skip to Main Content

This I believe: Love 1. Hate 0.

Ninety-three-year-old Magalia resident Margaret Newsum feared for her life, watching the Paradise fire bearing down. She was quite immobile, still recovering from a broken back, and she stood in front of her house, waiting to die. Then she saw, out of the smoke, Dane Ray Cummings (her garbage truck driver) come into view, “in his giant green monster” (her words), racing to check on the people along his normal route.
​​​​​​​Margaret was his last “stop”. “I probably went to 45 or 50 people to see if I could help,” Dane said.
​​​​​​​Dane told Margaret, “You’re not staying. You’ve got to get out of here.”  Letting someone ride in his truck violated company policy and could cost him his job, but now, that wasn’t important, and he gently helped her climb in.
​​​​​​​As they raced to safety through the flames (again, her words), “It was like we were entering the bowels of Hell.” During the five-hour ride to safety, Newsum and Cummings shared details about their lives… beating cancer three times, surviving a horrific car accident and about a stint as a backup singer.
​​​​​​​“I wish I’d known her when she was younger,” he told the local TV station. “I would’ve married her, you know what I mean? It was the best conversation I’ve had in a truck ever.”
​​​​​​​Margaret had no family nearby, and had nowhere to go, so is staying with Cummings’ childhood best friend, Brian Harrison (a mechanic at North Valley Waste Management where Cummings works), and that’s not changing any time soon). “I have felt so welcome in this house,” Newsum told ‘Today.’ “Things may not work in the way you want, but you have to have faith, and get good friends. They’re such wonderful people.”
​​​​​​​Margaret’s words to Dane, “You are the most wonderful creature that God produced.”
​​​​​​​This I believe: Love 1. Hate 0.

Where I grew up, belief was fundamental and compulsory. In fact, the proper belief was pivotal depending on where you wanted to spend eternity. So, I was accustomed to cross-examination. “What do you believe?” The question focused on belief which required acceptable words declaring a religious creed. (For those without this family or religious history, I’m sparing you the un-winnable, never-ending arguments about the Trinity. Lord have mercy.)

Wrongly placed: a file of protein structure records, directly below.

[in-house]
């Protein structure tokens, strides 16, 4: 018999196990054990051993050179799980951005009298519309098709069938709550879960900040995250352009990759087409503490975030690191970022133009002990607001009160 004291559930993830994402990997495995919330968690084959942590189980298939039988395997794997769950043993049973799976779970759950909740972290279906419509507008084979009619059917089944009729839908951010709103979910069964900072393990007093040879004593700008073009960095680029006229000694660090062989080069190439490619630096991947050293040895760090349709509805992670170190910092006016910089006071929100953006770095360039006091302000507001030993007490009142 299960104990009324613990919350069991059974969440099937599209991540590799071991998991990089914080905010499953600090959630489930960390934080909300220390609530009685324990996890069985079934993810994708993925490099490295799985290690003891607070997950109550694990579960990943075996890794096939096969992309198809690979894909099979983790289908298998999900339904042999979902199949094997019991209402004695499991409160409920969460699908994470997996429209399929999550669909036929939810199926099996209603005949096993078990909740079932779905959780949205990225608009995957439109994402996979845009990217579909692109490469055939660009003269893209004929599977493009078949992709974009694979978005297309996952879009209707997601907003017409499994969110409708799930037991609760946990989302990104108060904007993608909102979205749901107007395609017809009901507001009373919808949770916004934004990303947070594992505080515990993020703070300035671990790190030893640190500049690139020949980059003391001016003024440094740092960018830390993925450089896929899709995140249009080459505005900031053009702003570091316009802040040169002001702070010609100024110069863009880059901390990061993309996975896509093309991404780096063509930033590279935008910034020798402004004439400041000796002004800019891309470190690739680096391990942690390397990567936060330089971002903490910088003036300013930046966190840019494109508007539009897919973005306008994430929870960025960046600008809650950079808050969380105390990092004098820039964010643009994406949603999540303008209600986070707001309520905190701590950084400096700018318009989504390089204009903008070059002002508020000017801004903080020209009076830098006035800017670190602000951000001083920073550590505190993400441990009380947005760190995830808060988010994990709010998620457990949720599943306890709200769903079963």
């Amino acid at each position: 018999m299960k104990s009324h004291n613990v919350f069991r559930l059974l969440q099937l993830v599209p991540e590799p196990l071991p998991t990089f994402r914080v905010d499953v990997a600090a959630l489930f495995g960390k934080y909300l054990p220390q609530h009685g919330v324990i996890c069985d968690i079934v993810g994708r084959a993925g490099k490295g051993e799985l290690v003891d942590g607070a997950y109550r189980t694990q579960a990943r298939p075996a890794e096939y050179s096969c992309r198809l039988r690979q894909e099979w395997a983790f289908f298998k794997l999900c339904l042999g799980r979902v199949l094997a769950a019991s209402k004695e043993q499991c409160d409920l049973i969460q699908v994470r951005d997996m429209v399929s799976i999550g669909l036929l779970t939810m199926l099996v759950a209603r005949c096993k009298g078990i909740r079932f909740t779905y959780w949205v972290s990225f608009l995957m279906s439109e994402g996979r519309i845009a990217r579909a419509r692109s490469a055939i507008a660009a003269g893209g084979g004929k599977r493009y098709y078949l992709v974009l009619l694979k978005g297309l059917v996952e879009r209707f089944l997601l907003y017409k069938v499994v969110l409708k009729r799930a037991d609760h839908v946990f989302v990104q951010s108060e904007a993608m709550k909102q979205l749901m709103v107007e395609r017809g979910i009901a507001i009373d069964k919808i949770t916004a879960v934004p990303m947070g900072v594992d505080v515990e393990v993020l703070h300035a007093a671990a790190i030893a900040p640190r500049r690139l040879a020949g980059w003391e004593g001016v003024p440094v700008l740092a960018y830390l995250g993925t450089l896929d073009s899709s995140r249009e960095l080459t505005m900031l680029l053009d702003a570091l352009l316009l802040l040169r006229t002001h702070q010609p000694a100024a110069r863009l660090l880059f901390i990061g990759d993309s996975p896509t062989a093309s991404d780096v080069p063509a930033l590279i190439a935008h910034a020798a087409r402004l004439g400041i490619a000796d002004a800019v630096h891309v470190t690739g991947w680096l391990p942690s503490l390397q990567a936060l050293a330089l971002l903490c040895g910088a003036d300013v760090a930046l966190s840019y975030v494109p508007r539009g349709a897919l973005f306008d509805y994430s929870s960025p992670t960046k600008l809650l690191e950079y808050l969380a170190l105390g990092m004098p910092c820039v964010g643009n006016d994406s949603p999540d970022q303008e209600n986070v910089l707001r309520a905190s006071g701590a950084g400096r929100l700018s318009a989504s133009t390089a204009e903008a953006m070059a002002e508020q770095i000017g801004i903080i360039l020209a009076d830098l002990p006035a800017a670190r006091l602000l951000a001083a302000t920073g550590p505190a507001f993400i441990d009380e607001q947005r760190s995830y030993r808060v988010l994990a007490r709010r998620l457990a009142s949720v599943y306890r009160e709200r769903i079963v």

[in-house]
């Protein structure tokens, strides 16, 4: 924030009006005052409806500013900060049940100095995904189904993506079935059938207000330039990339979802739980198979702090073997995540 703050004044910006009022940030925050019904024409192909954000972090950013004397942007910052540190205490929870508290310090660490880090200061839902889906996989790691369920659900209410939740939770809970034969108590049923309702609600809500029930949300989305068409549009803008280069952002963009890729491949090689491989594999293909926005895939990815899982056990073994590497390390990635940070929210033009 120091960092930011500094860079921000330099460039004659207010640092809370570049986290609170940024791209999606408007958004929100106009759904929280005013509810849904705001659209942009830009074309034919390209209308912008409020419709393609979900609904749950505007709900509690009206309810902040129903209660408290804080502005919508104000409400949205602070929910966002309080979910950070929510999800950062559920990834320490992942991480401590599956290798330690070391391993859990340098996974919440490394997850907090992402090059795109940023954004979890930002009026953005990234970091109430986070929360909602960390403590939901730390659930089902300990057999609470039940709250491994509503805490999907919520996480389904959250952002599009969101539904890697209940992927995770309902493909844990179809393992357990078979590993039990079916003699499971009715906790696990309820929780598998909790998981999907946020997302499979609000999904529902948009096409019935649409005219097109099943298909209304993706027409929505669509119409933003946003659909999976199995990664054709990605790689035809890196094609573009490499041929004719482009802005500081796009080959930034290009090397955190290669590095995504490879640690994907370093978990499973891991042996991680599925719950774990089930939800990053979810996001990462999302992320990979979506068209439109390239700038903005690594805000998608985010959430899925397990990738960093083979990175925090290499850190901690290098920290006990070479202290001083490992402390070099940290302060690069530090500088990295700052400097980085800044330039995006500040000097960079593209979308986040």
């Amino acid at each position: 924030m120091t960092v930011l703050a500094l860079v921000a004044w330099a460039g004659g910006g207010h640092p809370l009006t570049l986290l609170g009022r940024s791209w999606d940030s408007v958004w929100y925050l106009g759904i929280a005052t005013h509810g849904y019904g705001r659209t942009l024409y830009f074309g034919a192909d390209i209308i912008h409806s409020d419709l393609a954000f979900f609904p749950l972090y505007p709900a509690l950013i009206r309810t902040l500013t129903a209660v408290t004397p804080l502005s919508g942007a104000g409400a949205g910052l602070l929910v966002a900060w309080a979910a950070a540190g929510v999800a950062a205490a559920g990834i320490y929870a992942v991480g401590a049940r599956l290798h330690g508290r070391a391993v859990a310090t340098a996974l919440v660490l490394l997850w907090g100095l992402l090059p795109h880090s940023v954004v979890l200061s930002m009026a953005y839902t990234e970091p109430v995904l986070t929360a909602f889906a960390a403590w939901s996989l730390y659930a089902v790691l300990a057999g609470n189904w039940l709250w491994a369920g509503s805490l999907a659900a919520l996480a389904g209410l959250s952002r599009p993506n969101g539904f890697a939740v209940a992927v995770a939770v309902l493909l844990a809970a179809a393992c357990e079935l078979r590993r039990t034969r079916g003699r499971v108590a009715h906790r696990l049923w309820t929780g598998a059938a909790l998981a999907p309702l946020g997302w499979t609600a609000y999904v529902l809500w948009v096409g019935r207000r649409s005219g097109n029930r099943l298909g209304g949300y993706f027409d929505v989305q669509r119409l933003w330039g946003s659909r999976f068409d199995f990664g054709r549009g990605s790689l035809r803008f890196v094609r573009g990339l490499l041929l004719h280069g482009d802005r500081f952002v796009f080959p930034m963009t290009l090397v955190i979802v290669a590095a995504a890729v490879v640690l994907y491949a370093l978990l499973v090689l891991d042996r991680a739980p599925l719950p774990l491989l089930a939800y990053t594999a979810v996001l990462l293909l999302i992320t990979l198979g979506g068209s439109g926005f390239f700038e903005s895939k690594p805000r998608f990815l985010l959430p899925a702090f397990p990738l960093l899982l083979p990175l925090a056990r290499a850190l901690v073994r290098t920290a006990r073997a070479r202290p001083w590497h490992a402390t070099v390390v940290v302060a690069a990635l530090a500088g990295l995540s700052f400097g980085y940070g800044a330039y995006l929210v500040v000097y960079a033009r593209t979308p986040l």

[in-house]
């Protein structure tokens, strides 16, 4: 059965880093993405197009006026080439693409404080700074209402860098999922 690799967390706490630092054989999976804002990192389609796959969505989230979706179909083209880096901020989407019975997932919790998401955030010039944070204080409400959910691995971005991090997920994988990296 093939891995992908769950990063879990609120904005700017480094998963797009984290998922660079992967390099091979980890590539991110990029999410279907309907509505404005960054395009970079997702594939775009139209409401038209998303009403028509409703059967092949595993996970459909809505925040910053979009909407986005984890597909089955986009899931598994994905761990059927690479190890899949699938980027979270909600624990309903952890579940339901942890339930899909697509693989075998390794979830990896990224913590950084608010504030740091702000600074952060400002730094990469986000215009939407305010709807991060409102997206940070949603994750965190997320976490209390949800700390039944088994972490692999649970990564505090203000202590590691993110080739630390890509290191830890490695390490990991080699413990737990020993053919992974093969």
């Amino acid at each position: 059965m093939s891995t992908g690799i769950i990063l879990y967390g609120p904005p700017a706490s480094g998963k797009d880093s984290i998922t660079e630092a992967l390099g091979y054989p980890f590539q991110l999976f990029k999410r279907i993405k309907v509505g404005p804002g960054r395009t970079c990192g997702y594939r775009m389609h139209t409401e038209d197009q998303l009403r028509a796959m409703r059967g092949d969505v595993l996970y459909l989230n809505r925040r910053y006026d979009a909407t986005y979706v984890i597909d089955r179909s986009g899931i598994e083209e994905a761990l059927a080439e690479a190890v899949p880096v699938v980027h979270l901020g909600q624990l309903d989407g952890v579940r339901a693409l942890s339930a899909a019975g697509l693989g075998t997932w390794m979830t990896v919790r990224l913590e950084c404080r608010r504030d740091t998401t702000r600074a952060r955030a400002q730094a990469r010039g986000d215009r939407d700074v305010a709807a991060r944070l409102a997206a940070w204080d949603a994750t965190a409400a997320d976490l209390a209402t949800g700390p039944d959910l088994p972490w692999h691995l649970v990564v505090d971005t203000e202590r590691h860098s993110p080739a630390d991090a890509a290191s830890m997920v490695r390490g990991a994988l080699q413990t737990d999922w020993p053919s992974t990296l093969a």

It’s curious that I still get quizzed when I travel, in venues where I speak. Especially when people can’t place me. Are you one of us?
“You’re not even Catholic, are you?” a parishioner challenged me. “So, what could you possibly have to teach me?”
“Well, with all due respect Ma’am,” I thought to myself. “You could use some more roughage in your diet.” (Wondering… Why is it that people who claim to know God best, laugh the least?)

The man accused in the brutal killings of 11 people in the Tree of Life synagogue in Pittsburgh (October 27) was taken to the hospital to be treated for the injuries he suffered in a gunfight as he was apprehended by police.
​​​​​​​In the emergency room when he arrived, he was shouting, “I want to kill all the Jews,” according to the hospital’s president.
​​​​​​​If he only knew then about the identity of the team tasked with keeping him alive: At least three of the doctors and nurses who cared for Robert Bowers at the Allegheny General Hospital were Jewish, according to President Jeffrey K. Cohen.
​​​​​​​“We’re here to take care of sick people,” Cohen, who is a member of the congregation where the massacre happened, said. “We’re not here to judge you. We’re not here to ask ’Do you have insurance?’ or ’Do you not have insurance?’ We’re here to take care of people that need our help.”
​​​​​​​This I believe; Love 2. Hate 0.

“The human soul doesn’t want to be advised, or fixed, or saved,” Parker Palmer writes. “It simply wants to be witnessed–to be seen, heard, and companioned exactly as it is. When we make the kind of deep bow to the soul of a suffering person, our respect reinforces the only resources that can help the sufferer make it through.”
​​​​​​​These resources are far deeper than we imagine. There is a light inside. Yes, we forget. So, it is not surprising that we easily become adrift and untethered, at the mercy of life’s tides and storms.